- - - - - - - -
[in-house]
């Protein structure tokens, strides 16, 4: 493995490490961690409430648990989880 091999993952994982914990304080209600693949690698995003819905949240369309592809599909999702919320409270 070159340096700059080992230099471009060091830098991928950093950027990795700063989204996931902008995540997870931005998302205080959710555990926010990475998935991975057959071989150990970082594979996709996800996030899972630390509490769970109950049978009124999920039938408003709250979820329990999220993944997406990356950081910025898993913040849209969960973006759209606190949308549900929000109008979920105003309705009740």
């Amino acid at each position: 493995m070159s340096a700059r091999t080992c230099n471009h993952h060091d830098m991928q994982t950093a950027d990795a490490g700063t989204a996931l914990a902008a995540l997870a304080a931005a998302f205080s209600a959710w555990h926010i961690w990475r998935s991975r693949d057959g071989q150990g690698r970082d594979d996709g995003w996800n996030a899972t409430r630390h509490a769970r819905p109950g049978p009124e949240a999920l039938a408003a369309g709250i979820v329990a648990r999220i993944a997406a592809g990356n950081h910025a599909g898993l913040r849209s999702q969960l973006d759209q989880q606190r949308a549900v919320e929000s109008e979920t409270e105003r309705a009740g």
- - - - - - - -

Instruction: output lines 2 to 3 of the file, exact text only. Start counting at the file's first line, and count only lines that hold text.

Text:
């Protein structure tokens, strides 16, 4: 493995490490961690409430648990989880 091999993952994982914990304080209600693949690698995003819905949240369309592809599909999702919320409270 070159340096700059080992230099471009060091830098991928950093950027990795700063989204996931902008995540997870931005998302205080959710555990926010990475998935991975057959071989150990970082594979996709996800996030899972630390509490769970109950049978009124999920039938408003709250979820329990999220993944997406990356950081910025898993913040849209969960973006759209606190949308549900929000109008979920105003309705009740």
């Amino acid at each position: 493995m070159s340096a700059r091999t080992c230099n471009h993952h060091d830098m991928q994982t950093a950027d990795a490490g700063t989204a996931l914990a902008a995540l997870a304080a931005a998302f205080s209600a959710w555990h926010i961690w990475r998935s991975r693949d057959g071989q150990g690698r970082d594979d996709g995003w996800n996030a899972t409430r630390h509490a769970r819905p109950g049978p009124e949240a999920l039938a408003a369309g709250i979820v329990a648990r999220i993944a997406a592809g990356n950081h910025a599909g898993l913040r849209s999702q969960l973006d759209q989880q606190r949308a549900v919320e929000s109008e979920t409270e105003r309705a009740g």